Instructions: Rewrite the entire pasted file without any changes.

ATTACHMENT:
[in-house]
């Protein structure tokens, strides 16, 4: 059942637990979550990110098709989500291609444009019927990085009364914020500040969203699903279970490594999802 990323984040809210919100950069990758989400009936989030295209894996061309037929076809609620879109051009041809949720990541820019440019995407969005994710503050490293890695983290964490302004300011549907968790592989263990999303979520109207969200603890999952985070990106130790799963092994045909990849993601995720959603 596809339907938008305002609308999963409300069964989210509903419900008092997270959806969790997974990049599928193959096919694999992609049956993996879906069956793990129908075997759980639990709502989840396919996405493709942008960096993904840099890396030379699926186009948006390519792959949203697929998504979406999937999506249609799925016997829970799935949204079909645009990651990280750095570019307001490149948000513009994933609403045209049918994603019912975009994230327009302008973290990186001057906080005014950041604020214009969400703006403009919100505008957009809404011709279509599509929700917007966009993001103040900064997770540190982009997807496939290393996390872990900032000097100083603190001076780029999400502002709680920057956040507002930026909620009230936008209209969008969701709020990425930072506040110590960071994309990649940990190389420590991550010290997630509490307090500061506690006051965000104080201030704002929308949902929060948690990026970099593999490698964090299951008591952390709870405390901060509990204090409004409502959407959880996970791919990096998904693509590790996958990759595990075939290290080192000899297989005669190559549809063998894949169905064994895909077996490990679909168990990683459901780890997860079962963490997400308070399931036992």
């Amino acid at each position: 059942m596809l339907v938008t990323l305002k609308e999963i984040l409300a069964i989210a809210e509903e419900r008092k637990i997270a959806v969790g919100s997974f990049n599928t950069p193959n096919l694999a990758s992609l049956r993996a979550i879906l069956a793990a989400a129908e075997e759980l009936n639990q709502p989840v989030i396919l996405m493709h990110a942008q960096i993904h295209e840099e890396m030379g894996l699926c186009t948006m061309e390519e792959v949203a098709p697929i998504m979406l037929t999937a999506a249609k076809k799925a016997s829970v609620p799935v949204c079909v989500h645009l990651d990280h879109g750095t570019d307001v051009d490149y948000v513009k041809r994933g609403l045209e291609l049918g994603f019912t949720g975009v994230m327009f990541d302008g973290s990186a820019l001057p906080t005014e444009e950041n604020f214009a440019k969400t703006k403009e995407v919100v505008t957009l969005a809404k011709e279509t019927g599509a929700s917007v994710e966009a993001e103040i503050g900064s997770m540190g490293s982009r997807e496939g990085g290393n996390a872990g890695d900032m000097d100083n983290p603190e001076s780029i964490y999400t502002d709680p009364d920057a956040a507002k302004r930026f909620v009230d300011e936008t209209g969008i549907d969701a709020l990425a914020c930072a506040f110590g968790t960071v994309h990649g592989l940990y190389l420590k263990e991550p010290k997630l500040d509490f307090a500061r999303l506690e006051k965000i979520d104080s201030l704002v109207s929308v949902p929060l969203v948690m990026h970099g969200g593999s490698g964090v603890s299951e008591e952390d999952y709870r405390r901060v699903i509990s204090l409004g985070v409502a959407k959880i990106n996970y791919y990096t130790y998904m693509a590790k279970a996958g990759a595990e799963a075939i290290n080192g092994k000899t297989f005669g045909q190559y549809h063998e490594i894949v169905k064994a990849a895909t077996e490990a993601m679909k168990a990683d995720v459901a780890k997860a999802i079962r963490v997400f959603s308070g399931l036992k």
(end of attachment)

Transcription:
[in-house]
């Protein structure tokens, strides 16, 4: 059942637990979550990110098709989500291609444009019927990085009364914020500040969203699903279970490594999802 990323984040809210919100950069990758989400009936989030295209894996061309037929076809609620879109051009041809949720990541820019440019995407969005994710503050490293890695983290964490302004300011549907968790592989263990999303979520109207969200603890999952985070990106130790799963092994045909990849993601995720959603 596809339907938008305002609308999963409300069964989210509903419900008092997270959806969790997974990049599928193959096919694999992609049956993996879906069956793990129908075997759980639990709502989840396919996405493709942008960096993904840099890396030379699926186009948006390519792959949203697929998504979406999937999506249609799925016997829970799935949204079909645009990651990280750095570019307001490149948000513009994933609403045209049918994603019912975009994230327009302008973290990186001057906080005014950041604020214009969400703006403009919100505008957009809404011709279509599509929700917007966009993001103040900064997770540190982009997807496939290393996390872990900032000097100083603190001076780029999400502002709680920057956040507002930026909620009230936008209209969008969701709020990425930072506040110590960071994309990649940990190389420590991550010290997630509490307090500061506690006051965000104080201030704002929308949902929060948690990026970099593999490698964090299951008591952390709870405390901060509990204090409004409502959407959880996970791919990096998904693509590790996958990759595990075939290290080192000899297989005669190559549809063998894949169905064994895909077996490990679909168990990683459901780890997860079962963490997400308070399931036992």
């Amino acid at each position: 059942m596809l339907v938008t990323l305002k609308e999963i984040l409300a069964i989210a809210e509903e419900r008092k637990i997270a959806v969790g919100s997974f990049n599928t950069p193959n096919l694999a990758s992609l049956r993996a979550i879906l069956a793990a989400a129908e075997e759980l009936n639990q709502p989840v989030i396919l996405m493709h990110a942008q960096i993904h295209e840099e890396m030379g894996l699926c186009t948006m061309e390519e792959v949203a098709p697929i998504m979406l037929t999937a999506a249609k076809k799925a016997s829970v609620p799935v949204c079909v989500h645009l990651d990280h879109g750095t570019d307001v051009d490149y948000v513009k041809r994933g609403l045209e291609l049918g994603f019912t949720g975009v994230m327009f990541d302008g973290s990186a820019l001057p906080t005014e444009e950041n604020f214009a440019k969400t703006k403009e995407v919100v505008t957009l969005a809404k011709e279509t019927g599509a929700s917007v994710e966009a993001e103040i503050g900064s997770m540190g490293s982009r997807e496939g990085g290393n996390a872990g890695d900032m000097d100083n983290p603190e001076s780029i964490y999400t502002d709680p009364d920057a956040a507002k302004r930026f909620v009230d300011e936008t209209g969008i549907d969701a709020l990425a914020c930072a506040f110590g968790t960071v994309h990649g592989l940990y190389l420590k263990e991550p010290k997630l500040d509490f307090a500061r999303l506690e006051k965000i979520d104080s201030l704002v109207s929308v949902p929060l969203v948690m990026h970099g969200g593999s490698g964090v603890s299951e008591e952390d999952y709870r405390r901060v699903i509990s204090l409004g985070v409502a959407k959880i990106n996970y791919y990096t130790y998904m693509a590790k279970a996958g990759a595990e799963a075939i290290n080192g092994k000899t297989f005669g045909q190559y549809h063998e490594i894949v169905k064994a990849a895909t077996e490990a993601m679909k168990a990683d995720v459901a780890k997860a999802i079962r963490v997400f959603s308070g399931l036992k």